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Systems engineering

Large engineering projects often consist of smaller engineering projects. Characterizing such complex systems is the domain of systems engineering.

Systems engineering as a field originated around the time of World War II. Admiral Grace Hopper has been quoted as saying "Life was simple before World War II. After that, we had systems."

There are several tools that are frequently used by systems engineers:

Table of contents
1 History
2 Scope
3 Subfields of systems engineering
4 See also


The first significant systems engineering was performed for telephone systems. All the different parts of the phone system have to interoperate reliably. An excellent overview of the interfaces and logic, with some history, is "Digital Telephony" by John C. Bellamy. For operational telephony terms, see Newton's Telecom Dictionary, for example.


When a system manipulates some physical process, simulation and modeling are important. Aircraft are usually modeled and simulated before flight. In this way the initial aeroelastic engineering and control equations can be drafted initially and improved before the physical system is constructed. Since aircraft are often very expensive, this reduces the expense and difficulty of debugging the controls and reduces the risk of crashing real aircraft. Careful initial testing and flight envelope expansion are typically still required to reach acceptable levels of safety and performance in advanced aircraft.

System engineers perform testing and validation when a system has to have predictable behavior. For example medical machinery such as heart and lung machines usually consist of several parts, engineered by different companies. Testing and validation assures that normal operation and possible failures of each part will not harm the patient. Other applications are communications systems, or banking software, where failures can cause loss of property or liability. Test plans can often be adjusted to save significant amounts of money, by testing partial systems, or including special features in a system to aid testing.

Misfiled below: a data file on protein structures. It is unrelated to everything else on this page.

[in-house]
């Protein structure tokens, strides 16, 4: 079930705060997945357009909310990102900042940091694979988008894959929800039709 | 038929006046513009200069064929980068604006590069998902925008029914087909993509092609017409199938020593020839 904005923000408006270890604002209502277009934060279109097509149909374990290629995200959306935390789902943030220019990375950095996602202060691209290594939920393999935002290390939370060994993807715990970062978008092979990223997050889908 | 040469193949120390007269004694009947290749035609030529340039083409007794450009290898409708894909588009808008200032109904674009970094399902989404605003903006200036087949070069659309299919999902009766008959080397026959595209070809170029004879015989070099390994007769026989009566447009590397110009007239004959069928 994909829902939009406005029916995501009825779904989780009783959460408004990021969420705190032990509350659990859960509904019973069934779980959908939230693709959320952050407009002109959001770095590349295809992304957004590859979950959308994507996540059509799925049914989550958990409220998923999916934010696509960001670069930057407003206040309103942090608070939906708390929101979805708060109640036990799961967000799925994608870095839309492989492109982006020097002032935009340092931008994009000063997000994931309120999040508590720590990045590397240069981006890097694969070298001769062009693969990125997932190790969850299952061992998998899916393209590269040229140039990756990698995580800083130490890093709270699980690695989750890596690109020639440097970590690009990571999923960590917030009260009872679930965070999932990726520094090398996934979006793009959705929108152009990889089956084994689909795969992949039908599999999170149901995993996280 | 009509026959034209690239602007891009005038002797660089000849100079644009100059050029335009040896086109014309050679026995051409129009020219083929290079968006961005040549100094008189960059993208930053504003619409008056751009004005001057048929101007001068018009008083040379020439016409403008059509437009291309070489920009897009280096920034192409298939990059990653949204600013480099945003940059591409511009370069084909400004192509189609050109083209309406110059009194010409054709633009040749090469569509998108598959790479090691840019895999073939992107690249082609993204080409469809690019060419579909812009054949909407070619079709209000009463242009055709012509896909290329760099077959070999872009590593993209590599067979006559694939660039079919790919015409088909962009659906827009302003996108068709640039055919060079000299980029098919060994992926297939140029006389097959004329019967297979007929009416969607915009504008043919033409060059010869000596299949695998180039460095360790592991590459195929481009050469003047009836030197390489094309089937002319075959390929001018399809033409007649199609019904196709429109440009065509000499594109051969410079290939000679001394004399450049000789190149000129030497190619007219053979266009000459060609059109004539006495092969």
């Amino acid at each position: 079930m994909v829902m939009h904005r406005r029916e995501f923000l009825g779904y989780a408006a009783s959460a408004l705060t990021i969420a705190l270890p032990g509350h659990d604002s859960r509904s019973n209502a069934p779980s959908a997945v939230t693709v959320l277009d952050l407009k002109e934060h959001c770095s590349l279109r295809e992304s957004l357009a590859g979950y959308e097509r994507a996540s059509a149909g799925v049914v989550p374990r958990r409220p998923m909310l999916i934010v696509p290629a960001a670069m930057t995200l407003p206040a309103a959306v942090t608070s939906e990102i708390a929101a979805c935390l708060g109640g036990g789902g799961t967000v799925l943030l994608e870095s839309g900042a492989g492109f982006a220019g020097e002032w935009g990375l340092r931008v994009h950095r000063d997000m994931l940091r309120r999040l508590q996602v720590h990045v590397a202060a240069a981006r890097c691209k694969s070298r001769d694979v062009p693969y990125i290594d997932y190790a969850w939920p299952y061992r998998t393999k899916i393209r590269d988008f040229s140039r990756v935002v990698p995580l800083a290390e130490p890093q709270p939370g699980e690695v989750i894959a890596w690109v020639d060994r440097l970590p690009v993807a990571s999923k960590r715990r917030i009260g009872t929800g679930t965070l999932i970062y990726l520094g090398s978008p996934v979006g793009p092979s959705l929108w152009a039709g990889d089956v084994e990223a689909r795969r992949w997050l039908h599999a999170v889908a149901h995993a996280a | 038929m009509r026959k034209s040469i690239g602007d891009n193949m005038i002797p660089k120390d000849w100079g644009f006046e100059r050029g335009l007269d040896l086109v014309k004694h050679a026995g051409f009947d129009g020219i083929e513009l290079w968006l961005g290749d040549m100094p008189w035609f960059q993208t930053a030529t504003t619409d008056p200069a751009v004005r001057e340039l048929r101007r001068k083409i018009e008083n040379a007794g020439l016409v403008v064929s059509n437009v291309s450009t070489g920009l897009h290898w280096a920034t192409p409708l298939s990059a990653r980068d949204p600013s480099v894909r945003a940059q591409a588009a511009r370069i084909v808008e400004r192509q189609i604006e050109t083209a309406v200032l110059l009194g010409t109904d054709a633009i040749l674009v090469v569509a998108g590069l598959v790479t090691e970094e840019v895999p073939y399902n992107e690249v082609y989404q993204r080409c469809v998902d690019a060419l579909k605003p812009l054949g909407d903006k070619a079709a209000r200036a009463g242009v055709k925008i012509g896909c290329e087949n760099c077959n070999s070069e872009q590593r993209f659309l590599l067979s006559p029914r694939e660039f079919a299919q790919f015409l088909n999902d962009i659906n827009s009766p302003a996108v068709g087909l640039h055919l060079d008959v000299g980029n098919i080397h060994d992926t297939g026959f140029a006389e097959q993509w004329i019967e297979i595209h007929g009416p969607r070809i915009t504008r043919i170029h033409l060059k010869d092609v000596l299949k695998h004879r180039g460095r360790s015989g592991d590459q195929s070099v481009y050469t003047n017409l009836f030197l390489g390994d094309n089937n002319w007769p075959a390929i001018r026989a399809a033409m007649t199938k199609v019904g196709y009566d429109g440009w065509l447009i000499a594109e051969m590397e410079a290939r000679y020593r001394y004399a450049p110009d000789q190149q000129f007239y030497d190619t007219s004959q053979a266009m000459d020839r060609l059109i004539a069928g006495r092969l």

Subfields of systems engineering

Safety engineering

The techniques of safety engineering can be applied by everyday people to planning complex events to assure that the systems cannot cause harm. . Most of safety engineering is just a way of making plans that cope with failures.

Usually a failure in safety-certified systems is acceptable if less than one life per 30 years of operation (10^9 hours) is lost to mechanical failure. Most Western nuclear reactors, medical equipment and commercial aircraft are certified to this level. This level is accepted not because loss of life is acceptable, but rather because a design near this level usually has significant mechanical redundancy, and the failures will be gradual enough that repairs can be scheduled before significant loss of life can occur.

Interface design

Interface design and specification are concerned with making the pieces of a system interoperate. For example, the plugs between two computer systems can be a fertile source of failures. Sometimes something as simple as gold-plating the plugs can lower the probability of a failure enough to save millions of dollars.

Another issue is assuring that the signals that pass from system to the next are in tolerance, and that the receivers have a wider tolerance than transmitters.

Another issue is that the interface should be able to accept new features. Most often this is a problem in a plug and jack, of the transmission speed, although it sometimes affects computer data formats. The rule of thumb is that roughly 20% of the space in an interface should be reserved for future additions.

Communication protocols

Interface design principles also have been used to place reserved wires, plug-space, command codes and bits in communication protocols.

Systems engineering principles are applied in the design of network protocols.

Security engineering

Security engineering can be viewed as a field of systems engineering.

See also